“And then you did it? After the little voice said that?”
Milagra’s face was shining too but it looked as if she was lit up by a spotlight from the inside rather than streetlights on the outside. “I saw his face shining and I felt the power of God in my body as I lifted the shovel and I brought it down with all the strength of God. Then I saw his head sitting on the blade of the shovel and he looked like John the Baptist and I knew he was with God.” She took another sip of coffee.
“That’s a good story, Milagra, but I wouldn’t count on God being too happy with you,” Josh said. “Forgiving sin is one thing but I’ve never heard of him looking kindly on failure.” Milagra’s eyes widened and Clement thought she looked upset for the first time since she’d begun relating what happened. “Yeah. You see, you didn’t do what God asked you to do. You didn’t cut off Aaron Whittaker’s head. We talked to the coroner and he told us the spine wasn’t severed. You have to slice all the way through the spine for it to count as decapitation.”
“I did what God commanded! He told me to kill Aaron and I did.”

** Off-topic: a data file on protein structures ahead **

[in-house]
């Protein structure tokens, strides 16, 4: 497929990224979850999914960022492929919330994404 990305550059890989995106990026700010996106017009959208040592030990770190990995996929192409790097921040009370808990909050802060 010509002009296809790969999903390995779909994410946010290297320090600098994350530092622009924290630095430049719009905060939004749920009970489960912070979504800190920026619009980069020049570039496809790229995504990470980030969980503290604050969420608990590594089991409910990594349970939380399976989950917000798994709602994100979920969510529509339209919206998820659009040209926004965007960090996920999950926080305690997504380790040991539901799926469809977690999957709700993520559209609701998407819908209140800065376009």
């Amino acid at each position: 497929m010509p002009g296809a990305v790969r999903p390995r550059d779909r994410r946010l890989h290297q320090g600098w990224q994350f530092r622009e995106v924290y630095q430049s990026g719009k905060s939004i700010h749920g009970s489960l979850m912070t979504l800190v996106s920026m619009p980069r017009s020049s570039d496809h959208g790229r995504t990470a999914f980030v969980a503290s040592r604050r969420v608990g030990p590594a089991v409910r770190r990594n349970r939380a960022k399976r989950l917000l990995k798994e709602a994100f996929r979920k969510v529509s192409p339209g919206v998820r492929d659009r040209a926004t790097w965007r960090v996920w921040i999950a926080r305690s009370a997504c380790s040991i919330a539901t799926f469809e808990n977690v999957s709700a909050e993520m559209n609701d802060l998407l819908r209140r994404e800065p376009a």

“Whether you killed him or whether you didn’t is something a judge is going to have to decide. Aaron Whittaker wasn’t ignoring you; He was in a diabetic coma. If you’d called 911 and gotten some people in here to help him there’s a good chance we’d be celebrating you as some kind of a hero right now. You might even get a city holiday with your name on it.”
“No! I cut off his head with a shovel!”
“No. I’m not sure whether I should say ‘I’m sorry to tell you’ but the fact is you didn’t. In order to cut all the way through the spine you’d have to be a lot stronger or a lot crazier than you are and maybe both. You haven’t saved Mr. Gomez any trouble either.” Milagra threw the coffee at Josh and put her hands over her face. “We’ll be looking into whether or not he knew you planned to kill Aaron Whittaker and if he was involved in your unnecessary mission to save his job. He may not lose any contracts he already has but I’m guessing it will be hard for him to get any new ones.”
Milagra wrapped her arms around herself and started rocking on the chair. “Oh, Mr. Gomez. Mr. Gomez, I’m so sorry. Oh, Mr. Gomez.”

25
Jan
10

Lucilla’s Lament

The ancient philosopher’s wife
Said, “This is no kind of a life.
Love potion from a crone
And I’m still here alone
Since Lucretius fell on his knife.”

21
Jan
10

Promised Land Blues

I was born one Sunday morning with a Bible in my hand
I was born one Sunday morning with a Bible in my hand